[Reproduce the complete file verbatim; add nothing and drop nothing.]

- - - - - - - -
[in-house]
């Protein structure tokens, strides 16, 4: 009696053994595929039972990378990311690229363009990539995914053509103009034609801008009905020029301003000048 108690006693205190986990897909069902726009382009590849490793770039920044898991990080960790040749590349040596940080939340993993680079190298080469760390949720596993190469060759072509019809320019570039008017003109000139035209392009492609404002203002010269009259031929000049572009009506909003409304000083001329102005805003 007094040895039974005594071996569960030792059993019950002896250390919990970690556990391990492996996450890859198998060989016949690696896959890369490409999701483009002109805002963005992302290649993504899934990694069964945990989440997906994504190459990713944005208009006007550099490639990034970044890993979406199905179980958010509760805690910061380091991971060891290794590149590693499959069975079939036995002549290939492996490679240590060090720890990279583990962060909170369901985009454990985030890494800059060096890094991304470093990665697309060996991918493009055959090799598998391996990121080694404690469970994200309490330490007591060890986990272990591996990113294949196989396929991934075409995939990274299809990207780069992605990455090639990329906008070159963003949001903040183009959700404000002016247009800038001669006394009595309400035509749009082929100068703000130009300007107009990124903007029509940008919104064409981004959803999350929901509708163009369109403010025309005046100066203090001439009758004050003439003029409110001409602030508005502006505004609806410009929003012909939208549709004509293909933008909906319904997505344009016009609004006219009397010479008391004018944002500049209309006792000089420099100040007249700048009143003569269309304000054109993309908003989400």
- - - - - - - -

[in-house]
């Protein structure tokens, strides 16, 4: 009696053994595929039972990378990311690229363009990539995914053509103009034609801008009905020029301003000048 108690006693205190986990897909069902726009382009590849490793770039920044898991990080960790040749590349040596940080939340993993680079190298080469760390949720596993190469060759072509019809320019570039008017003109000139035209392009492609404002203002010269009259031929000049572009009506909003409304000083001329102005805003 007094040895039974005594071996569960030792059993019950002896250390919990970690556990391990492996996450890859198998060989016949690696896959890369490409999701483009002109805002963005992302290649993504899934990694069964945990989440997906994504190459990713944005208009006007550099490639990034970044890993979406199905179980958010509760805690910061380091991971060891290794590149590693499959069975079939036995002549290939492996490679240590060090720890990279583990962060909170369901985009454990985030890494800059060096890094991304470093990665697309060996991918493009055959090799598998391996990121080694404690469970994200309490330490007591060890986990272990591996990113294949196989396929991934075409995939990274299809990207780069992605990455090639990329906008070159963003949001903040183009959700404000002016247009800038001669006394009595309400035509749009082929100068703000130009300007107009990124903007029509940008919104064409981004959803999350929901509708163009369109403010025309005046100066203090001439009758004050003439003029409110001409602030508005502006505004609806410009929003012909939208549709004509293909933008909906319904997505344009016009609004006219009397010479008391004018944002500049209309006792000089420099100040007249700048009143003569269309304000054109993309908003989400």